Using jQuery.AJAX() to Retrieve Sample JSON Data


Traditionally the X in AJAX has usually equated XML (eXtensive Markup Notation). In recent years, JSON (JavaScript Object Notation) has taken over in many cases due to its overall efficiency and ease of use. In general, JSON is a much less verbose syntax, which has gained a lot of popularity in modern JavaScript frameworks. Part of this popularity can be attributed to the fact that JSON data can be parsed quicker and because it’s less verbose, less bandwidth is needed to transmit it back and forth. In this overview we will look at how easy it is to get up and running consuming JSON data using the popular jQuery library.

I recently published an updated article on retrieving sample JSON data using JavaScript natively. See Using JavaScript Fetch API to Retrieve sample JSON data for more details.

Out of the box, jQuery comes standard with a number of Ajax related functions that can be used to request, send and manipulate JSON data. A full list of these functions can be found in the jQuery documentation. In the examples that follow, we will be using the $.ajax function.

Step 1 – Writing the JSON File

In our first step, we need to create a basic json file that will contain records of information to display on the web page. In this example I am going to simply include a list of five training and reading resources for JavaScript:

  • You Don’t know JS – Book Series (Kyle Simpson):
  • Shaping Up with Angular.JS (Code School):
  • HTML/JS: Making webpages interactive with jQuery (Khan Academy):
  • JQuery AJAX (W3 Schools):
  • JQuery API Documentation (jQuery):

You will note each entry includes a name, provider (or author) and the URL to the resource. Next we need to place the above information into a properly formatted JSON text file. Normally JSON will be provided via a service or API call, however in this example we are simply going to create our own and include three fields for name, provider, and URL.

In order to ensure our JSON is valid, it is always a good idea to run it through the free JSON Lint service. Save your json file as resources.json.

Step 2 – Creating the JavaScript file to handle our JSON

Now that we have our JSON file created, we will need to write some JavaScript in order to parse it correctly on our web page. Thankfully jQuery has a number of helpful libraries that make the AJAX call to our JSON file relatively straight forward. The code that follows demonstrates use of jQuery.Ajax(). Save your file as script.js.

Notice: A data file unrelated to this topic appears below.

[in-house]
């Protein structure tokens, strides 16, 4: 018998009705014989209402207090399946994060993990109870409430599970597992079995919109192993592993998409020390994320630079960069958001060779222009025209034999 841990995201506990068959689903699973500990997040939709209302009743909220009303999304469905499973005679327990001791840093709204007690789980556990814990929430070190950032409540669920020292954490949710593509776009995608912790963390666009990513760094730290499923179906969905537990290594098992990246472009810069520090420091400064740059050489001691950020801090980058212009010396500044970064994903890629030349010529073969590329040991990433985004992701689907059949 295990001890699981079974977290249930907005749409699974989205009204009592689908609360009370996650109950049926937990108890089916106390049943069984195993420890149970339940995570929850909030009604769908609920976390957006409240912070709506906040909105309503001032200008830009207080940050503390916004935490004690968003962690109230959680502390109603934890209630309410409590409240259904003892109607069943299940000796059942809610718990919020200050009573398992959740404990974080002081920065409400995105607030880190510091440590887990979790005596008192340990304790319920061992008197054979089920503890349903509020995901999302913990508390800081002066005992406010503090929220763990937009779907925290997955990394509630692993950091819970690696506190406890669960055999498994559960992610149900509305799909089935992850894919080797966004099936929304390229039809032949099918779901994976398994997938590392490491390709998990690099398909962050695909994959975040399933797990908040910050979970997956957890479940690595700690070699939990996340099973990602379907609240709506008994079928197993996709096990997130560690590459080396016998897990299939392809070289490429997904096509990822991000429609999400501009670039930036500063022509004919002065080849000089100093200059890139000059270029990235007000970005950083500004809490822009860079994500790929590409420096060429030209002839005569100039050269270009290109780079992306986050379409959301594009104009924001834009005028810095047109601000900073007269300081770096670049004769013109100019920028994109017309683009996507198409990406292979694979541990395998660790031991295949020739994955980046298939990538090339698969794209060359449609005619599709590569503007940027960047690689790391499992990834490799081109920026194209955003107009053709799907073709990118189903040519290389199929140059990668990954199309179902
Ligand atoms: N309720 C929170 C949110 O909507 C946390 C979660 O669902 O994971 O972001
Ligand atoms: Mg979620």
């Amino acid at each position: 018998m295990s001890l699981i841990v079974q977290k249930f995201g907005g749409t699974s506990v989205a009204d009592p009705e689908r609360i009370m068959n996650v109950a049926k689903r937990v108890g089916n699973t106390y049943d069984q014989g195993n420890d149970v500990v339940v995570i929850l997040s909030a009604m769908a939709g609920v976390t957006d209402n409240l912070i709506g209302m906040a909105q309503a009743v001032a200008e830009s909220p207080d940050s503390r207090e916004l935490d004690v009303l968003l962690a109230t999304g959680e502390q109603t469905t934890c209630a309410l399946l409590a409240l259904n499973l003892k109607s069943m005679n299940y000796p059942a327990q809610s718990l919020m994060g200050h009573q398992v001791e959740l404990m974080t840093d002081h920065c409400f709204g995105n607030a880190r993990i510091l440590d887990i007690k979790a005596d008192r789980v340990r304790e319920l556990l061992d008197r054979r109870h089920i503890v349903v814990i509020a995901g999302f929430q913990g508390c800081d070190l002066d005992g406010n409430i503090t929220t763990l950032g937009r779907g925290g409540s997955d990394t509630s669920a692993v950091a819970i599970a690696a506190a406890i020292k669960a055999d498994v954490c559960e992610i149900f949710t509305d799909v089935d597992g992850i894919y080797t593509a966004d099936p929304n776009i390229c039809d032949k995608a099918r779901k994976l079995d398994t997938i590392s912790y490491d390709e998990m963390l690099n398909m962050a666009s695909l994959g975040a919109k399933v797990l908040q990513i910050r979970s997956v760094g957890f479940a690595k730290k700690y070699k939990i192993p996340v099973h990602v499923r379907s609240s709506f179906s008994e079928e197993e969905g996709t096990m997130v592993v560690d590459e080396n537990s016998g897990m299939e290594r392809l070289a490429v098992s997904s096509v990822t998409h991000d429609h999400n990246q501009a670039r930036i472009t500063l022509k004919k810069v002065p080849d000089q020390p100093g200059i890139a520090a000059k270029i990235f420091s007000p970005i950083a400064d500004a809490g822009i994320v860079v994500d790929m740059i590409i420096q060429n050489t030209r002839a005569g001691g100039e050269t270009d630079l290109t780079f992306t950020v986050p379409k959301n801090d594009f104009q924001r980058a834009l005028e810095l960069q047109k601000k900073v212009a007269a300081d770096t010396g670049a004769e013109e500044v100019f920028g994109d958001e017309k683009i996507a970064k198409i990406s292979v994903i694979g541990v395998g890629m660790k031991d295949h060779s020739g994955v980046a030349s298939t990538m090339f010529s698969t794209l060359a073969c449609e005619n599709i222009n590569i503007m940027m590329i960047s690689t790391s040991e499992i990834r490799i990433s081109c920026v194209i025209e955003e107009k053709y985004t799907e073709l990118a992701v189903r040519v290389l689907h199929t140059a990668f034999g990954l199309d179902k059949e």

In the above code, we are using the standard document.ready function to wrap our code inside so that nothing executes until the page is ready. An event click function follows that targets the #retrieve-resources id, which we will add to a button on our HTML document. Within this function is the heart of our code, the jQuery.Ajax call. In our example we are only using type, url and success attributes. Type defines whether we are expecting a get or post response, the url points to our JSON file. In this case url is a relative path, we would normally define an absolute link to a given service that would provide a JSON response. We are not using the data attribute, which is commonly used to provide data sent to the server via the previously stated ‘get’ response. Since this example provides a static JSON implementation, data is not needed, however normally this would be required when interacting with a service. The success attribute contains the ‘result’ variable, in this case our JSON data. For a better example of using the data attribute with form data, see this parse.js example which defines form_data username and password variables.

After we have retrieved our data from the JSON file, we can simply use a basic for loop to iterate over its contents and then place into an HTML string that will later be rendered as a table in this example on our web page. Additionally I have added a table class here as our HTML file will use the Bootstrap framework for nicer styling of our finished page.

Step 3 Creating our HTML Page

Finally we are ready to bring everything together in our basic HTML page. The code follows. Save your file as index.html.

Our above html simply used the free Bootstrap CDN for styling and setups up our display-resources section with a link and id for retrieve-resources. The retrieve-resources id will trigger the click event in our JavaScript code, which will in turn replace the placeholder content inside our display-resources div with content from our JSON file.

See the Pen jQuery AJAX JSON for a demo using the above code. (Note in this codepen demo I am using the service to serve resources.json)

This is a relatively short and basic demo of bringing in some JSON data into an HTML file. Be sure to checkout the excellent Pluralsight jQuery Path, which goes into more depth with both jQuery in general and covers topics including jQuery.getJSON and jQuery.Ajax. Also for more information, refer to the jQuery.Ajax API documentation over at jQuery.

About the author

Ian Carnaghan

I am a software developer and online educator who likes to keep up with all the latest in technology. I also manage cloud infrastructure, continuous monitoring, DevOps processes, security, and continuous integration and deployment.

About Author

Ian Carnaghan

I am a software developer and online educator who likes to keep up with all the latest in technology. I also manage cloud infrastructure, continuous monitoring, DevOps processes, security, and continuous integration and deployment.

Follow Me